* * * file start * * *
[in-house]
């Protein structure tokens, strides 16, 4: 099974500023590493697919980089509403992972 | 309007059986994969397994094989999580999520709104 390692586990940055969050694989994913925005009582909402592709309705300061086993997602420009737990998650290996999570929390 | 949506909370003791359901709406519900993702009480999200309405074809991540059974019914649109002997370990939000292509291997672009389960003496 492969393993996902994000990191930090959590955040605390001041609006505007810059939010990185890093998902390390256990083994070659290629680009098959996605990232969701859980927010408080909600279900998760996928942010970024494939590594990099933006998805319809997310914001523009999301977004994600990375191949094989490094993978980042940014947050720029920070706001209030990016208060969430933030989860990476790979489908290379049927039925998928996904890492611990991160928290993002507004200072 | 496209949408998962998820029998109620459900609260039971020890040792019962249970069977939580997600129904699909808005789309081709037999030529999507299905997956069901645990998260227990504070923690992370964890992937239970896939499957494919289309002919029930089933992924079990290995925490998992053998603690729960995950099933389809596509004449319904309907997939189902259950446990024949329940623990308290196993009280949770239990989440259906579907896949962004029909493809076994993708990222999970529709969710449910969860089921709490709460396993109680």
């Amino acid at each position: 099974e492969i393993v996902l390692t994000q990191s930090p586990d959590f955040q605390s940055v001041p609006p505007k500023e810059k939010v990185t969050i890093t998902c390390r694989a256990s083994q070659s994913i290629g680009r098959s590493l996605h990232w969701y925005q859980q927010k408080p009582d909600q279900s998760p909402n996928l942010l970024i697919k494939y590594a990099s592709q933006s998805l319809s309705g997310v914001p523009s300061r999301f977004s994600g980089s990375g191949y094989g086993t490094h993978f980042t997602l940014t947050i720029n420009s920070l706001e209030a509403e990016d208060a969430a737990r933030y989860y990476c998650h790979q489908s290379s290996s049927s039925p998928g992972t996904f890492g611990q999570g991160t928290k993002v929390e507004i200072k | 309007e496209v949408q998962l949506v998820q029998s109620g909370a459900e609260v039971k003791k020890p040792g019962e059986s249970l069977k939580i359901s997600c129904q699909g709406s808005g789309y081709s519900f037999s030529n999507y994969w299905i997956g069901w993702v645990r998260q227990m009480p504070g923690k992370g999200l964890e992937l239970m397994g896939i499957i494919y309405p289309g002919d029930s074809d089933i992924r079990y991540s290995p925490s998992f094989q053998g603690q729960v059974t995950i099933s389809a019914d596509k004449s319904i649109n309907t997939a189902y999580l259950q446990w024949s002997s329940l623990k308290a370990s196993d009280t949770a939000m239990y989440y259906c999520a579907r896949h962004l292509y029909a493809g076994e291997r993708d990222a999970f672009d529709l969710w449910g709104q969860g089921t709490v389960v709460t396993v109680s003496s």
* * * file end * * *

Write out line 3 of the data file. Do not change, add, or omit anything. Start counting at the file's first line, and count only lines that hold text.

């Amino acid at each position: 099974e492969i393993v996902l390692t994000q990191s930090p586990d959590f955040q605390s940055v001041p609006p505007k500023e810059k939010v990185t969050i890093t998902c390390r694989a256990s083994q070659s994913i290629g680009r098959s590493l996605h990232w969701y925005q859980q927010k408080p009582d909600q279900s998760p909402n996928l942010l970024i697919k494939y590594a990099s592709q933006s998805l319809s309705g997310v914001p523009s300061r999301f977004s994600g980089s990375g191949y094989g086993t490094h993978f980042t997602l940014t947050i720029n420009s920070l706001e209030a509403e990016d208060a969430a737990r933030y989860y990476c998650h790979q489908s290379s290996s049927s039925p998928g992972t996904f890492g611990q999570g991160t928290k993002v929390e507004i200072k | 309007e496209v949408q998962l949506v998820q029998s109620g909370a459900e609260v039971k003791k020890p040792g019962e059986s249970l069977k939580i359901s997600c129904q699909g709406s808005g789309y081709s519900f037999s030529n999507y994969w299905i997956g069901w993702v645990r998260q227990m009480p504070g923690k992370g999200l964890e992937l239970m397994g896939i499957i494919y309405p289309g002919d029930s074809d089933i992924r079990y991540s290995p925490s998992f094989q053998g603690q729960v059974t995950i099933s389809a019914d596509k004449s319904i649109n309907t997939a189902y999580l259950q446990w024949s002997s329940l623990k308290a370990s196993d009280t949770a939000m239990y989440y259906c999520a579907r896949h962004l292509y029909a493809g076994e291997r993708d990222a999970f672009d529709l969710w449910g709104q969860g089921t709490v389960v709460t396993v109680s003496s």